Josef Pieper writes, “Man can (and wants to) rejoice only when there is a reason for joy. And this reason, therefore, is primary; the joy itself is secondary. But are there not countless reasons for joy? Yes. But they can all be reduced to a common denominator: our receiving or possessing something we love - even though this receiving or possession may only be hoped for as a future good or remembered as something already past.”
Sorrow, like joy, is secondary. It is our love that sews joy. It is also the love that leaves us sorrowing. Our sorrow and our joy are possible only in and through love. And today I cling to the memory of a loved presence that is unforgettable, unmistakable; it is a joy spanning eternity in just a few short hours.
How many words to say one simple thing?
How many thoughts to convey something so singular?
How many pages filled?
Maybe just one - just one for each day dwelling in absences;
just one for every loving word lost in vacant spaces;
just one frail and failing word that says less than I mean and conveys less than you deserve.
Just one more emptying word still not enough.
I used to think that hope was my possession. I used to think I was its source. It was some interior strength that sustained it. There was a reserve I guarded against disappointment and sorrow's threat.
Now I doubt this picture.
I find hope in me when I couldn't be its author. I find hope in me when I've resigned every possibility. I find hope in me when I'm undone and unguarded, when I'm weak. Unbidden, I find this gift which has been present all along but unperceived.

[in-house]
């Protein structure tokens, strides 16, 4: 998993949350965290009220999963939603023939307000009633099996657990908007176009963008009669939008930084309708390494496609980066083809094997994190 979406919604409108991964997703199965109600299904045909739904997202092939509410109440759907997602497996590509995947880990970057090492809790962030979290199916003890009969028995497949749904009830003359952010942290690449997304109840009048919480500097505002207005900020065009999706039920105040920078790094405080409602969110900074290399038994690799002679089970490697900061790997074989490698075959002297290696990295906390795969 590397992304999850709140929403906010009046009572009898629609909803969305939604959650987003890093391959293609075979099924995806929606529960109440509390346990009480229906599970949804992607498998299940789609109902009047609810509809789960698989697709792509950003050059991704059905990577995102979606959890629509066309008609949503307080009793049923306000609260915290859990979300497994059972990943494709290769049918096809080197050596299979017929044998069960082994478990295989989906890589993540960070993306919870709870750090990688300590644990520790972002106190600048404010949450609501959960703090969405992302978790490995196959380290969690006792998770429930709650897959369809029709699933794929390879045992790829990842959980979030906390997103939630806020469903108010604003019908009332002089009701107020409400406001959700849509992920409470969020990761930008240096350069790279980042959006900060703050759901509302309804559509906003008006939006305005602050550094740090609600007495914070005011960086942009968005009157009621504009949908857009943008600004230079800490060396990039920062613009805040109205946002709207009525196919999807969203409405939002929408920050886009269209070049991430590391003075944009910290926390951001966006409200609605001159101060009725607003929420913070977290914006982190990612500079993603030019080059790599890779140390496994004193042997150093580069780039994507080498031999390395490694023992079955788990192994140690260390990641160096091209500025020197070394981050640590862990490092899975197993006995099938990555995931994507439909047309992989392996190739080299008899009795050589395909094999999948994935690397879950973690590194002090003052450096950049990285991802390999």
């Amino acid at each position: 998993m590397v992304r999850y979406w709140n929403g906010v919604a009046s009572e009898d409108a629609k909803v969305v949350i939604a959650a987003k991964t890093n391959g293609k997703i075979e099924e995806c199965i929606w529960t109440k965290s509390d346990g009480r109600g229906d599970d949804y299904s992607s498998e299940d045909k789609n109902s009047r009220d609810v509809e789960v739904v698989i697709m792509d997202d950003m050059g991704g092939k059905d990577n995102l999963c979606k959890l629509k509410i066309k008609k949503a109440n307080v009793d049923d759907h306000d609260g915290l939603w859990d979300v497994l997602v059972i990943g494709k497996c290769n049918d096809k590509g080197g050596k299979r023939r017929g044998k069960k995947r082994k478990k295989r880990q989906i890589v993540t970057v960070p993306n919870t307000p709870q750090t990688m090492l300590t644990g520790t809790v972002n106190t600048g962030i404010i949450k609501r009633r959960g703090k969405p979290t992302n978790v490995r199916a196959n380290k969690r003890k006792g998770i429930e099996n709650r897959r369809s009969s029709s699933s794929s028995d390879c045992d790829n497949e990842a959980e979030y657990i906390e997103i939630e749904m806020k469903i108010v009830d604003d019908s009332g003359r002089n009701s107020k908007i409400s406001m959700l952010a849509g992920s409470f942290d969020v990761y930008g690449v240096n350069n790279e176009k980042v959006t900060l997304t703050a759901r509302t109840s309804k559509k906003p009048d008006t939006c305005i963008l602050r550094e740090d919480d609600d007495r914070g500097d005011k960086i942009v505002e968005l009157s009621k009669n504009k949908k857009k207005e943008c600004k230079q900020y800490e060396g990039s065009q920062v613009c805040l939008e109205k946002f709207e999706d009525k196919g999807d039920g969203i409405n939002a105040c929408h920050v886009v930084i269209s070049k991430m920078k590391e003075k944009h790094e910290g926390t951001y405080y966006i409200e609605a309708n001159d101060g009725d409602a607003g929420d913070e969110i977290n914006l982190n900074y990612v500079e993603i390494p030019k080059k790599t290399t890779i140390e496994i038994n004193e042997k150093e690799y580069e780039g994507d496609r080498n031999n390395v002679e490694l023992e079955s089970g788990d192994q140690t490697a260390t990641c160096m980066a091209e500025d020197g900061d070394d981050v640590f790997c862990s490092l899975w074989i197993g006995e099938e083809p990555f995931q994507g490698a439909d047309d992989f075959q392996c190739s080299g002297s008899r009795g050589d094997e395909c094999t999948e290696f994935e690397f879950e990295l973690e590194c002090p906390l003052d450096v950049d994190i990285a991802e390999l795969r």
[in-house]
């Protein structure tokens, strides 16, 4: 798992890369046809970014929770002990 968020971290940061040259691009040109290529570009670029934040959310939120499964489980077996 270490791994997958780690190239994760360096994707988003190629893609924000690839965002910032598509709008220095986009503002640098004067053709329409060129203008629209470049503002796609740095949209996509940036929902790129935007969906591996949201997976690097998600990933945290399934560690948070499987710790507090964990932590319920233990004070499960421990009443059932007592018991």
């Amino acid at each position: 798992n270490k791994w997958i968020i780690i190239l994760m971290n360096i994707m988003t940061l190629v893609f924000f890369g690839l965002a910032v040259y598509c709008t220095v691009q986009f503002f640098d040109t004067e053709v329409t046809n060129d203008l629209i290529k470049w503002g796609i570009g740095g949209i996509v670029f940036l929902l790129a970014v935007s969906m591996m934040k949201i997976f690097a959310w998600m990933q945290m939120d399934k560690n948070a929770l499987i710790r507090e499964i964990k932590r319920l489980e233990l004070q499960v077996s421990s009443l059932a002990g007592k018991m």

In the end, it sustains me.
I want to say that grief can be fruitful. That it can open us to the manifold presence of grace in our lives.
This is what I want to say; and this is all I want to say.
I want to stop there on a note of resolution, a note that seems hopeful. I think that would be more comforting.
But if I am being truthful, I can't say this alone; I have to say more. I have to add this: whether or not grief opens us up, it always divides. It severs moments, and joys, and healing.
We might enfold loss into a life we would not wish away. From this loss, deep love and joy might grow. We might find sustaining hope and stillness. But all our life we will piecing together the threads grief tore.
And again, grief divides.
It divides what I want to say from what I can say.
I think I have a dim view of the shape of an endurance.
I think I have some darkened grasp of the breadth of patience.
I've studied this suffering long enough to taste bitter and its sweet.
But I still cannot fathom healing.
There are gentle, plaintive cries which echo,
there is the feeling of warmth slowing fading,
there are those hours of hushed and unhurried peace -
fault lines tracing through what once seemed strong.
Healing cannot be erasing; it cannot be undoing.
If it is a restoring, to whom or to what will I return?
Or, is it that I will reclaim or receive something lost?
You ask whether I am healing.
I don't know what is healing.
All my writing and rambling could be explained as an attempt to resist a deep, awful temptation. It is a trial of both heart and mind: buried underneath thousands of words, an anxiety that whatever meaning I've tried to coax from this experience wasn't there to be found. I have constructed a narrative to avoid the coldness I feel. Thought and emotion claw to the surface and betray me.
What is the sense?
Acknowledging the temptation leaves me colder. I know the suggestion is untrue. I know how we have grown; I know how we have been changed. I know how we loved him and how we were received.
There is the sense.
I keep saying this to myself - I make it a habit, repeat the refrain, pronounce each true word deliberately.
But these errant affections, these undoing thoughts - this nonsense - accompany me now as they did then.
If you would know me, know what tries me.